UK Children 'worried about money' and want finance lessons

With rising costs and increased learning needs, financing our children's education is no longer a simple walk in the park. Discuss with other parents about how they are managing their finances to cope with their expenses.

UK Children 'worried about money' and want finance lessons

Postby AceTutors123 » Tue Sep 11, 2012 10:34 am

Schoolchildren across the UK are worried about money and want personal finance lessons, research suggests.

A survey of 1,001 young people aged seven to 16 found less than half (43%) worried about personal finance.

The Department for Education says it is considering making finance lessons mandatory as part of a wider review.

The study was commissioned by the charities National Children's Bureau (NCB) and Personal Finance Education Group (PFEG).

It also found nearly one in eight (12%) had borrowed money from family or friends they could not afford to repay.

Of those surveyed, 84% felt their school did not do enough to teach them about money matters and 96% believed that every school pupil should be taught to manage their finances.


Full story: http://www.bbc.co.uk/news/uk-england-19397319
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P.S. I don't think our schools have any kind of money management or personal finance sort of modules. Will definitely be good to educate our children early, before they pick up the wrong habits or get the wrong ideas about the stock market. Does your child worry about money?

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Re: UK Children 'worried about money' and want finance lesso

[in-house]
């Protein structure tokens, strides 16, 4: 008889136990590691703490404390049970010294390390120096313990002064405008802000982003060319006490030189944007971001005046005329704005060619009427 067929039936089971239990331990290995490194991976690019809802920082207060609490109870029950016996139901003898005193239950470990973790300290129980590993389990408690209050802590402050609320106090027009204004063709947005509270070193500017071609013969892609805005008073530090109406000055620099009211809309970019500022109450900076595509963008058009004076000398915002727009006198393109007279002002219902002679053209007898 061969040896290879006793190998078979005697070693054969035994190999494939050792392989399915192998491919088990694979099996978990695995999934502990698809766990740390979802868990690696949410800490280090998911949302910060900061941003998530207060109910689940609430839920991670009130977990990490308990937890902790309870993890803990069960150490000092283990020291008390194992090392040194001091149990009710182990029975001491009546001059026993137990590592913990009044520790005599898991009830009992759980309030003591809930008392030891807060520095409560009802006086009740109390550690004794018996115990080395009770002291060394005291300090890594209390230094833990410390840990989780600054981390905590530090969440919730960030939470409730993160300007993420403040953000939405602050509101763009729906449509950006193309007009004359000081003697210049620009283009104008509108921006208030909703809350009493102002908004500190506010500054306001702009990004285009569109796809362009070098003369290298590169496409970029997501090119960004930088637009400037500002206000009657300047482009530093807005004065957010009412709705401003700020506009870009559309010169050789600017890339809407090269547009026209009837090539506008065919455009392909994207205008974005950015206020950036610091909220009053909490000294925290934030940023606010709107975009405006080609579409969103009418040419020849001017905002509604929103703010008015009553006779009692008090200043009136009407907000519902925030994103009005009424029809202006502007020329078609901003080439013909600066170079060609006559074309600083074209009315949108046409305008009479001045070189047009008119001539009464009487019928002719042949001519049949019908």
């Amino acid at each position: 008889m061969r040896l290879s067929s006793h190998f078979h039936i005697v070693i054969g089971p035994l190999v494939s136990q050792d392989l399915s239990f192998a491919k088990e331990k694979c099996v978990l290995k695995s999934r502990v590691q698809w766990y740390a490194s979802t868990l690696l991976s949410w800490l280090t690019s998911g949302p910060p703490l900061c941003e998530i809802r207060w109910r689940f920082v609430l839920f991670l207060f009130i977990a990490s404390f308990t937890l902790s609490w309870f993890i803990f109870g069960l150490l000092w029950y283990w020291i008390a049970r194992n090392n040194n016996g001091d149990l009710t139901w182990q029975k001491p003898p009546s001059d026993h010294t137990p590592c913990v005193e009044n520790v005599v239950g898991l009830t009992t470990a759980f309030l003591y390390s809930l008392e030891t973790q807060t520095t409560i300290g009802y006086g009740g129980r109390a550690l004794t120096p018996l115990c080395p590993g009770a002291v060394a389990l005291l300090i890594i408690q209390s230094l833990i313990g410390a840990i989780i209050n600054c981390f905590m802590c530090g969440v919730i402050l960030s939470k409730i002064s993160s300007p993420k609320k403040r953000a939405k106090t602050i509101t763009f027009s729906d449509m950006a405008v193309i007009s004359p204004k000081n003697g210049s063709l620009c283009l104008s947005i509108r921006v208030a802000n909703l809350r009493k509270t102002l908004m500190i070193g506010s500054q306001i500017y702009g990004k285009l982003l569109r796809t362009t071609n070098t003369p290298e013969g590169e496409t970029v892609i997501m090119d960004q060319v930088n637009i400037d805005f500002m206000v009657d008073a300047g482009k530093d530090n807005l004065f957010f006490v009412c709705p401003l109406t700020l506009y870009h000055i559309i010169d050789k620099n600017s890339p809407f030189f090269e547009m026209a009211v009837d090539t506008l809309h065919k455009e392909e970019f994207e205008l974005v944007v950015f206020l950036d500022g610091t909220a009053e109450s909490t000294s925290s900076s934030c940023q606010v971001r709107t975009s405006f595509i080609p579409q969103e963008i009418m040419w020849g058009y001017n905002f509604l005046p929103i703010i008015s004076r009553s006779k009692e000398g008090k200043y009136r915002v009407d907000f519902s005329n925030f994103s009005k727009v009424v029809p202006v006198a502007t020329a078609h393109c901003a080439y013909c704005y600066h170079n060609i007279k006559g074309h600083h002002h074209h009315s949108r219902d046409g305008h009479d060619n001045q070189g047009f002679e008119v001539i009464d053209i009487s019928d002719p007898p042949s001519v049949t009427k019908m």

Postby ammonite » Tue Sep 11, 2012 5:03 pm

My son's school had someone coming in to talk to them about needs versus wants. I found the handouts in his bag and was pleasantly surprised. But I don't think it is necessary to worry the kids too much over finances. We talk to them about savings and budgeting, and the importance of saving for a rainy day. Sometimes we talk to them about the economy and the different ways in which people earn a living. But at the end of it all, i find that my kids need to know that we are "okay" and knowing that is important to their sense of security.

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Re: UK Children 'worried about money' and want finance lesso

Postby Laura02 » Tue Sep 11, 2012 5:47 pm

I am part of a group of parent volunteers who run a volunteer run program that teaches basic financial and business concepts called Junior Achievement. It originated in the US, and now conducts programs worldwide, in schools and other educational institutes. The "needs" and "wants" are probably from a module that introduces basic financial decisions pertaining to Ourselves.
I believe that there are other similar programs run in other schools.
This, however, is an entirely volunteer run program, and as such, is totally reliant on volunteers for its success, and donations from the private sector for its ability to continue.
There are modules that go from P1 to JC/ poly. The module called Personal Finance targets teaching the students fundamentals of personal finance. It is targeted at Sec. 3/4 students and introduces simple credit, interest, credit/debit cards, even touches on stocks and shares.
Check out this website : Singapore.ja.org for more info about this program. You may also contact the local JA coordinator if you want to introduce this program in your child's school.

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Re: UK Children 'worried about money' and want finance lesso

Postby AceTutors123 » Tue Sep 11, 2012 5:53 pm

Laura02 wrote:I am part of a group of parent volunteers who run a volunteer run program that teaches basic financial and business concepts called Junior Achievement. It originated in the US, and now conducts programs worldwide, in schools and other educational institutes. The "needs" and "wants" are probably from a module that introduces basic financial decisions pertaining to Ourselves.